All posts tagged incontinence

How to Manage Incontinence When Travelling

Incontinence affects some older people (although it is not an inevitable part of ageing) If someone you know is challenged by continence, try these tips from Harman Direct will be helpful.

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Ten Questions to Ask When Choosing a Care Home

Once you have decided which type of  care home your elderly loved one needs and drawn up a list of criteria you will find there are a lot of other things to consider. Don’t worry about asking too many questions when you look round a home. It is sensible to do as much research as possible when you are making such a life changing decision. If you are able to, speak to some of the residents at the home or better still their relatives. They will be able to give you a realistic view about what it is like to live there. You can also have a look at the website of the Care Quality Commission who are the regulatory body for care homes and hospitals to find out more information.

When looking around a care or nursing home use your eyes and nose. First impressions really do count and if the home doesn’t smell pleasant then you are probably in the wrong place for your relative. Look at the décor. Is the home well maintained? Look at the people. Are the staff smiling and interacting with residents and more importantly, are the residents smiling and engaged in what is happening around them?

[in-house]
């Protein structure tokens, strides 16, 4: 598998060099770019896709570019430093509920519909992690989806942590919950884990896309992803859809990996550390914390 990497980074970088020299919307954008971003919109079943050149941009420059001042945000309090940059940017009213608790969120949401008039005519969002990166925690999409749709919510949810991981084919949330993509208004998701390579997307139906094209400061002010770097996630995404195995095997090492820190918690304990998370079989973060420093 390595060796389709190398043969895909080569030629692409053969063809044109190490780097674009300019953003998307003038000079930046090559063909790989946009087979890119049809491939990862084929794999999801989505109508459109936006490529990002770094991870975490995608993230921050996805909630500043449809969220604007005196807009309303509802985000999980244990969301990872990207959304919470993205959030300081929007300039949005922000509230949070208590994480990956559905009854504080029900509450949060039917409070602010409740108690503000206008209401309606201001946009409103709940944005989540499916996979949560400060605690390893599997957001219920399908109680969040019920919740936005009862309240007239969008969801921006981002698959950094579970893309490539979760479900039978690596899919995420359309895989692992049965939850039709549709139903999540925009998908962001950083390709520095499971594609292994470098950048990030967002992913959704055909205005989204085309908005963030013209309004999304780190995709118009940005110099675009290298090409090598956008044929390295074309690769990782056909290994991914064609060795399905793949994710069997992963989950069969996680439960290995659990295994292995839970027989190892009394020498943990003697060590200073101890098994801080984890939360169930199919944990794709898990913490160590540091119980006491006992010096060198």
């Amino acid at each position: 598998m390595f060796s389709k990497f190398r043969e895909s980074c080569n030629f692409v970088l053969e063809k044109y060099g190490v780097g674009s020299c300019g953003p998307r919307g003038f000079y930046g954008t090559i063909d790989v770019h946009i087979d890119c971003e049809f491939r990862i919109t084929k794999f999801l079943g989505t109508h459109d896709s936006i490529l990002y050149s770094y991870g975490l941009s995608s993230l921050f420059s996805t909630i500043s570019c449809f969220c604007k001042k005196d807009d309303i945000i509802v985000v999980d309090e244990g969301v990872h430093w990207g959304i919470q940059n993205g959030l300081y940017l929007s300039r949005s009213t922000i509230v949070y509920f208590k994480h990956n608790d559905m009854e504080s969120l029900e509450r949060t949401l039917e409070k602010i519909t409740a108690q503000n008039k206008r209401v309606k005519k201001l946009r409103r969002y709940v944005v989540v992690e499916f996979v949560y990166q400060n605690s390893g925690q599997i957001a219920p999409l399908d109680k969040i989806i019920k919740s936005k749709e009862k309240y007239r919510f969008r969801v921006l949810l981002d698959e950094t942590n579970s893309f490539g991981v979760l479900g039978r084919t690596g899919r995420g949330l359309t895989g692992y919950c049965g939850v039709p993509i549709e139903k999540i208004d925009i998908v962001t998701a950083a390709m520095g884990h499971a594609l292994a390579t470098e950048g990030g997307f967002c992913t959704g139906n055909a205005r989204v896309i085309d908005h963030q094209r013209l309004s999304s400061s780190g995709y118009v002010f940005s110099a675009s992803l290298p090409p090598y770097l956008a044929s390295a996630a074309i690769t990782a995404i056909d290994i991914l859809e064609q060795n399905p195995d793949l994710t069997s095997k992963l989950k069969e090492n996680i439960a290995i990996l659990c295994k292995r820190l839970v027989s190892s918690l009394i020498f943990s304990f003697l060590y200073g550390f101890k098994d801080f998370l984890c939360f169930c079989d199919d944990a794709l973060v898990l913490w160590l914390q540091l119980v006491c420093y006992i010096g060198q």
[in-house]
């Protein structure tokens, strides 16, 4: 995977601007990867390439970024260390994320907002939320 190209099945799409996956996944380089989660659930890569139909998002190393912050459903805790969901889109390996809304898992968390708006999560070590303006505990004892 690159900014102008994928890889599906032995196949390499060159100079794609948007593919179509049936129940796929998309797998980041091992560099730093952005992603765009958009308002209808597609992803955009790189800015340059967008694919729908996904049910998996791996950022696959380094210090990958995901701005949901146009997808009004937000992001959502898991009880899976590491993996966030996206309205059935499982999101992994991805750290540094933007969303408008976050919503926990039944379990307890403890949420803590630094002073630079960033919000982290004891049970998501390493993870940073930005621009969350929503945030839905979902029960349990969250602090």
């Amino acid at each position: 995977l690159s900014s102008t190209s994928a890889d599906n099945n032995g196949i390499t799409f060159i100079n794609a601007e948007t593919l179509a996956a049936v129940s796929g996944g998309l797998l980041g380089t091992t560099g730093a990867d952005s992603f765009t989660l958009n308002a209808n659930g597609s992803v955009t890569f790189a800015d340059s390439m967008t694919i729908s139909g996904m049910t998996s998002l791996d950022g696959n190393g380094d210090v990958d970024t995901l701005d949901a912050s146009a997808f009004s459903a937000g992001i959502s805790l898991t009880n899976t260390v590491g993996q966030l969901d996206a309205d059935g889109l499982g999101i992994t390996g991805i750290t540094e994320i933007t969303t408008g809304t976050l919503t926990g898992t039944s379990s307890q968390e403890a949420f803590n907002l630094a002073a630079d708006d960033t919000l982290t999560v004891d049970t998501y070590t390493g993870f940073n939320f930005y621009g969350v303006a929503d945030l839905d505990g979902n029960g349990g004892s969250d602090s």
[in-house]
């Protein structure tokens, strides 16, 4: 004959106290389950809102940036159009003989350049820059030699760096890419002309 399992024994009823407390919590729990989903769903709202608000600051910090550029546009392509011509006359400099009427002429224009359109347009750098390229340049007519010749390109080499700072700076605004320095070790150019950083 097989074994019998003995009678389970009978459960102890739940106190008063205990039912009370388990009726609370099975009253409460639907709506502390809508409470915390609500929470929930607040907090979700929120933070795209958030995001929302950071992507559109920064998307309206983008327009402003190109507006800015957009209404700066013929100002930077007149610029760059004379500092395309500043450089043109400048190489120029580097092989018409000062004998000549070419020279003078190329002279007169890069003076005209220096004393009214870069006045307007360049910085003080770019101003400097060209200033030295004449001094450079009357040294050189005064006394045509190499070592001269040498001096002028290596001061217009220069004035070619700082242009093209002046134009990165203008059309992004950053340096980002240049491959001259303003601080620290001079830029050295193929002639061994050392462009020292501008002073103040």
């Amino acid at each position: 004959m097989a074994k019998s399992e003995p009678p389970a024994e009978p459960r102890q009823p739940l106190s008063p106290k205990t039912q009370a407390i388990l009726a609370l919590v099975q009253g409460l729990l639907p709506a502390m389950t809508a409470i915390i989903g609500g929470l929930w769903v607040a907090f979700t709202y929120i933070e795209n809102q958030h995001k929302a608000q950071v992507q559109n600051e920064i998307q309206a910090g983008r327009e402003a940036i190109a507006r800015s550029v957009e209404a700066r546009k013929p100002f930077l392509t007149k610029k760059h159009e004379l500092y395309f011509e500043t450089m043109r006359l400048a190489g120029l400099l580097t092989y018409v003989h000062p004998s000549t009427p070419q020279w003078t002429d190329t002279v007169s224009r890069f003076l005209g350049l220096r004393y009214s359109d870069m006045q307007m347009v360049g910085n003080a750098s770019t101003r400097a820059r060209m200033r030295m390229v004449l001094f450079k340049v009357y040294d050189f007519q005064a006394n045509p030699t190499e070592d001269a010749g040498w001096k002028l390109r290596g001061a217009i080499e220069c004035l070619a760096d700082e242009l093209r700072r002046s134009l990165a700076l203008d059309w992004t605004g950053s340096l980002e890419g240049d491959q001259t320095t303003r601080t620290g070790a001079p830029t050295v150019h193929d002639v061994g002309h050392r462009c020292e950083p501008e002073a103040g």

Questions to ask when considering a care home for your relative

  1. In what circumstances would your relative be asked to leave and what would happen if they run out of funds?
  2. How does the home handle complaints? Is there a residents” committee and a relative’s group?
  3. What would happen if your relative becomes ill and needs more care? Would they have to move?
  4. Will your relative be offered a choice of meals and can they choose when and where they eat?
  5. What is their policy for end of life care?
  6. Does the room have an en-suite bathroom? Is it suitable to meet your relative’s needs?
  7. Is there a TV and telephone point in the room?
  8. Does the home offer activities and an entertainment programme?
  9. Is there a garden?
  10. Can your relative keep their GP and manage their own medication if they want to?

When I was looking for a care home for my elderly mother, I didn’t just accept what I was told. I probed a bit further. For example I might say in response to something the home purported to do by asking ” Can you explain to me how you do this?”

It is important to check with the home whether they are able to meet your relative’s specific care needs such as dementia or incontinence and how they manage the progression of these and other conditions. If your relative has a condition that is likely to deteriorate, ask what their policy is when needs increase.

Finally, ask for a copy of the care home’s most recent inspection report and a copy of their Statement of Purpose. This sets out their aims and objectives and the services and facilities the home offers.

When you have finished you need to ask the most important question of all. Would I like to live in this home myself? Keep looking if the answer is no!